For example, let’s assume you will retire when you are 65 and spend a total of 20 years in retirement, living to age 85. Your annual income is currently $80,000, and you think that 75% of your pre-retirement income ($60,000) will be enough to cover the costs of your ideal retirement, including some travel you intend to do and potential health-care expenses. After factoring in the $12,000 annual Social Security benefit you expect to receive, a $10,000 annual pension from your employer, and 4% potential inflation, you end up with a total retirement savings amount of $760,000. (For your own situation, you can use a retirement savings calculator from your retirement plan provider or from a financial site on the Internet.) This hypothetical example is used for illustrative purposes only and does not represent the performance of any specific investment.

The estimated total for this hypothetical example may seem daunting. But after determining your retirement savings goal and factoring in how much you have saved already, you may be able to determine how much you need to save each year to reach your destination. The important thing is to come up with a goal and then develop a strategy to pursue it. You don’t want to spend your retirement years wishing you had planned ahead when you had the time. The sooner you start saving and investing to reach your goal, the closer you will be to realizing your retirement dreams.

Source: 1) Income of the Population 55 or Older, 2010, Social Security Administration, 2012

The information in this article is not intended to be tax or legal advice, and it may not be relied on for the purpose of avoiding any federal tax penalties. You are encouraged to seek tax or legal advice from an independent professional advisor. The content is derived from sources believed to be accurate. Neither the information presented nor any opinion expressed constitutes a solicitation for the purchase or sale of any security.

This material was written and prepared by Emerald.
© 2014 Emerald Connect, LLC All rights reserved.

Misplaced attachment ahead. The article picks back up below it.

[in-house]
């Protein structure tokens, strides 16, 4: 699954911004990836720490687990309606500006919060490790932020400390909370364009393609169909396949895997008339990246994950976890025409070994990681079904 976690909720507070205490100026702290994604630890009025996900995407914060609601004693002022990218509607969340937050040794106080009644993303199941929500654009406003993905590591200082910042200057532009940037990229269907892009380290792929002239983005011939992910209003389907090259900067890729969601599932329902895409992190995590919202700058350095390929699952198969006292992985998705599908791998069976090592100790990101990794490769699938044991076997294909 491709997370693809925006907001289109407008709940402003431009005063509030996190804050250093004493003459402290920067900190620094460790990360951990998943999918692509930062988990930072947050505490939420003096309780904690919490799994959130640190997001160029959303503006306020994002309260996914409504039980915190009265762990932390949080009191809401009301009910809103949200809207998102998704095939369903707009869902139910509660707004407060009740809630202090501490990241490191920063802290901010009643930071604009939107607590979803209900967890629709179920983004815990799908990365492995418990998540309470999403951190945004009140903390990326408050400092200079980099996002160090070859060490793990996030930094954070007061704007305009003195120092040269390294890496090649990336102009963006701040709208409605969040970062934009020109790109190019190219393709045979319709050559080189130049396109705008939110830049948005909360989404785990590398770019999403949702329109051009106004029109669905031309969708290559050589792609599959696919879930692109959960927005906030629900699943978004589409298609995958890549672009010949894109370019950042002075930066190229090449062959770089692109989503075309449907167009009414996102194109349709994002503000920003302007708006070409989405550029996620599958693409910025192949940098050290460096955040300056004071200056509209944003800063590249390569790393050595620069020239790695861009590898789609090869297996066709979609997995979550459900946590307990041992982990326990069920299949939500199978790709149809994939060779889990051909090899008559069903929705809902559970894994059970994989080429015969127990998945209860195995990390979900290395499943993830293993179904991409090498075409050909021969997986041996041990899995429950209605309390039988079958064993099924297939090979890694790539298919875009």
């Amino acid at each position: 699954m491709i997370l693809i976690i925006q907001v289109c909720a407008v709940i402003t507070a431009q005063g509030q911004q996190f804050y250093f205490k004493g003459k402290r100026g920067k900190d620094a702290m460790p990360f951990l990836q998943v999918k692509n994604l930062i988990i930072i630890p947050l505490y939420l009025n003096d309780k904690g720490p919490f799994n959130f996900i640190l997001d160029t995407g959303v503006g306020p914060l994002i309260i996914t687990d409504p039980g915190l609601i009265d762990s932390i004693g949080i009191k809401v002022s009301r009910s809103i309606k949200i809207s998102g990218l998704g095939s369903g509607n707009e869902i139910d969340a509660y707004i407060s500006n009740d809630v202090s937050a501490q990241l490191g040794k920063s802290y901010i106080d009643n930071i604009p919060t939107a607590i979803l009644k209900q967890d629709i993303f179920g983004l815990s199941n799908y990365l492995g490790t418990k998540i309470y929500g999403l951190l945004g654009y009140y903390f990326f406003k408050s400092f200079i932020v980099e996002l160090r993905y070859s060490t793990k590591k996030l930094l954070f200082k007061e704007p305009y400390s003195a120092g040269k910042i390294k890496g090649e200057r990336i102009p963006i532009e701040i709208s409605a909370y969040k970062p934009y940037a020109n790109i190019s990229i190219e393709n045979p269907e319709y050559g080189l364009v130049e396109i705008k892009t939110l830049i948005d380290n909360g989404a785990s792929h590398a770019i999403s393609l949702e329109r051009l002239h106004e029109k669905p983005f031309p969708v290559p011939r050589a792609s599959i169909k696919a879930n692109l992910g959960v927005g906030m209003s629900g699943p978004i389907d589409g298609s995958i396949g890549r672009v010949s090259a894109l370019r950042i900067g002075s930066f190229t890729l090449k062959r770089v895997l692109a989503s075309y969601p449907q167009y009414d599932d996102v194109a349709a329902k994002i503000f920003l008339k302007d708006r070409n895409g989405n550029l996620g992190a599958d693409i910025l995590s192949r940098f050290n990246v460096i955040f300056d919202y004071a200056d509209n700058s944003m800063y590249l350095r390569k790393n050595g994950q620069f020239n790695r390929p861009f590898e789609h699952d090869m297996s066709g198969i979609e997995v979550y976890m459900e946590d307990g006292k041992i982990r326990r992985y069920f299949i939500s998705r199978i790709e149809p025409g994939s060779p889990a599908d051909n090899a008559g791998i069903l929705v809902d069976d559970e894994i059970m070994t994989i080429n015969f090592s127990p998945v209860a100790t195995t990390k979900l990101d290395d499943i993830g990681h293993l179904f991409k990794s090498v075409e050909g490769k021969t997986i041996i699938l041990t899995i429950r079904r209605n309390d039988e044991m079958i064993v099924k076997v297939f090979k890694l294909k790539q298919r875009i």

For more information about Planning For Retirement or for Long Term Care Insurance Information, contact G.R. Reid.

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Accounting & Tax :: Beware IRS Imposter Phone Scams

phonepadlFederal law enforcement (FBI, Homeland Security, IRS Criminal Investigation, and Treasury Inspector General or TIGTA) are jointly investigating the “boiler rooms” that originate these calls. The TIGTA believe these operations are located in India and they are pursuing aggressively.

Callers pose as IRS agents or INS agents and have personal information such as social security numbers and home addresses. This data can be easily bought or obtained for free online which is why the imposters seem to know a lot about the person being targeted. The callers then threaten the homeowner with legal action if funds are not transmitted immediately. Many times the money is requested in gift card format! (The IRS does not want to get paid in gift cards and the IRS does not threaten to send the sheriff to your office to arrest you if you don’t go to the bank and pay immediately.)

Please ignore these calls and don’t provide any personal information to these callers who indicate they are from the IRS.

Don’t be scared or threatened.

 

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Accounting & Tax :: Saving for Higher Education: Investing in Your Child’s Future


Saving money for college is one of the most important investments most people will make in their lifetime. Fortunately, there are many investment options for college savings, with particular merits, and certain caveats to bear in mind. Investing parameters to consider include the length of time set aside for savings, the financial return on the investment, whether your child will choose college for his future, and perhaps most importantly, the tax ramifications of the investment choices.

529 Plans

A popular college savings vehicle, known as a 529 Plan, is essentially a qualified tuition plan sponsored by a state or educational institutions that is authorized by Section 529 of the Internal Revenue Service. An account holder may either invest in a prepaid tuition plan, or a college savings plan. A prepaid tuition plan allows the account holder to purchase units or credits at participating colleges and universities for future tuition (and possibly room and board), while an account holder of a college savings plan can use the withdrawals at any college or university. All 50 states and the District of Columbia offer some type of 529 plan.